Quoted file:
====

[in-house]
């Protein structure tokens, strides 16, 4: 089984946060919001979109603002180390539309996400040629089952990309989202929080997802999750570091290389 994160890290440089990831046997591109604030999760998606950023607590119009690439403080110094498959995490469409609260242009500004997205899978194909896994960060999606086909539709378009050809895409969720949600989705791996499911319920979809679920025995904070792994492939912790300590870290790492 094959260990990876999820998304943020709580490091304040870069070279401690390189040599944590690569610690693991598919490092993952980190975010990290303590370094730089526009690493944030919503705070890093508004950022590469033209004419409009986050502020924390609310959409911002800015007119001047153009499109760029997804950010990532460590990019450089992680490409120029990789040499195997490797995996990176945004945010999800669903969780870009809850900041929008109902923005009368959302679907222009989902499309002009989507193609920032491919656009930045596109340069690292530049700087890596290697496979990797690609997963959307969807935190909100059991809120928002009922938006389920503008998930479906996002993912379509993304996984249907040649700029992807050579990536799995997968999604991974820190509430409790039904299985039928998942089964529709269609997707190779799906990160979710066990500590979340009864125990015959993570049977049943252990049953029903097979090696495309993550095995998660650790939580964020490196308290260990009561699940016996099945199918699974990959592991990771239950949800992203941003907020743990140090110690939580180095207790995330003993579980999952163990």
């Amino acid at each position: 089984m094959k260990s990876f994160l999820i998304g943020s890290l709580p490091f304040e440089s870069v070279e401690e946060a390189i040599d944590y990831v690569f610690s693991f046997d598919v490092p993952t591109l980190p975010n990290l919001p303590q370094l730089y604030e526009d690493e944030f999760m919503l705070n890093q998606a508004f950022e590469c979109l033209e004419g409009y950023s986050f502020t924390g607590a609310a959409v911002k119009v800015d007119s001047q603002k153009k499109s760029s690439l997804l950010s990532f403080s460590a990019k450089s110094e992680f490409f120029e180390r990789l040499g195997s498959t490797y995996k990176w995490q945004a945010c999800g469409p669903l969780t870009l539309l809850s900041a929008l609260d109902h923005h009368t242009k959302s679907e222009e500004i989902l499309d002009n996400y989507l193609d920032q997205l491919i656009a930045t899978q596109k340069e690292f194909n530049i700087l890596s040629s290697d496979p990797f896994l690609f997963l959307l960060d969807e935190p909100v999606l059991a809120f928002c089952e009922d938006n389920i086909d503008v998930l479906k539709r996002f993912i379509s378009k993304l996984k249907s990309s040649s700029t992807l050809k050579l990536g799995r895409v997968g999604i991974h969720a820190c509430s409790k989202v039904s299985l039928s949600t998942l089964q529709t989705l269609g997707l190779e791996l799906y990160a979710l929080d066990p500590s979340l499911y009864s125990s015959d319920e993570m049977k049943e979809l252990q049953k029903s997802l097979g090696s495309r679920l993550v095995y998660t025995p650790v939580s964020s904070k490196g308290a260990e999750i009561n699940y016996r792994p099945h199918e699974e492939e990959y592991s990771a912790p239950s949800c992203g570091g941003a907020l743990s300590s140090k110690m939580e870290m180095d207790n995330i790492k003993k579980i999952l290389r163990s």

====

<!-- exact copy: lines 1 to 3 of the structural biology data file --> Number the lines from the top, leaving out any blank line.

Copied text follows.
[in-house]
């Protein structure tokens, strides 16, 4: 089984946060919001979109603002180390539309996400040629089952990309989202929080997802999750570091290389 994160890290440089990831046997591109604030999760998606950023607590119009690439403080110094498959995490469409609260242009500004997205899978194909896994960060999606086909539709378009050809895409969720949600989705791996499911319920979809679920025995904070792994492939912790300590870290790492 094959260990990876999820998304943020709580490091304040870069070279401690390189040599944590690569610690693991598919490092993952980190975010990290303590370094730089526009690493944030919503705070890093508004950022590469033209004419409009986050502020924390609310959409911002800015007119001047153009499109760029997804950010990532460590990019450089992680490409120029990789040499195997490797995996990176945004945010999800669903969780870009809850900041929008109902923005009368959302679907222009989902499309002009989507193609920032491919656009930045596109340069690292530049700087890596290697496979990797690609997963959307969807935190909100059991809120928002009922938006389920503008998930479906996002993912379509993304996984249907040649700029992807050579990536799995997968999604991974820190509430409790039904299985039928998942089964529709269609997707190779799906990160979710066990500590979340009864125990015959993570049977049943252990049953029903097979090696495309993550095995998660650790939580964020490196308290260990009561699940016996099945199918699974990959592991990771239950949800992203941003907020743990140090110690939580180095207790995330003993579980999952163990």
């Amino acid at each position: 089984m094959k260990s990876f994160l999820i998304g943020s890290l709580p490091f304040e440089s870069v070279e401690e946060a390189i040599d944590y990831v690569f610690s693991f046997d598919v490092p993952t591109l980190p975010n990290l919001p303590q370094l730089y604030e526009d690493e944030f999760m919503l705070n890093q998606a508004f950022e590469c979109l033209e004419g409009y950023s986050f502020t924390g607590a609310a959409v911002k119009v800015d007119s001047q603002k153009k499109s760029s690439l997804l950010s990532f403080s460590a990019k450089s110094e992680f490409f120029e180390r990789l040499g195997s498959t490797y995996k990176w995490q945004a945010c999800g469409p669903l969780t870009l539309l809850s900041a929008l609260d109902h923005h009368t242009k959302s679907e222009e500004i989902l499309d002009n996400y989507l193609d920032q997205l491919i656009a930045t899978q596109k340069e690292f194909n530049i700087l890596s040629s290697d496979p990797f896994l690609f997963l959307l960060d969807e935190p909100v999606l059991a809120f928002c089952e009922d938006n389920i086909d503008v998930l479906k539709r996002f993912i379509s378009k993304l996984k249907s990309s040649s700029t992807l050809k050579l990536g799995r895409v997968g999604i991974h969720a820190c509430s409790k989202v039904s299985l039928s949600t998942l089964q529709t989705l269609g997707l190779e791996l799906y990160a979710l929080d066990p500590s979340l499911y009864s125990s015959d319920e993570m049977k049943e979809l252990q049953k029903s997802l097979g090696s495309r679920l993550v095995y998660t025995p650790v939580s964020s904070k490196g308290a260990e999750i009561n699940y016996r792994p099945h199918e699974e492939e990959y592991s990771a912790p239950s949800c992203g570091g941003a907020l743990s300590s140090k110690m939580e870290m180095d207790n995330i790492k003993k579980i999952l290389r163990s």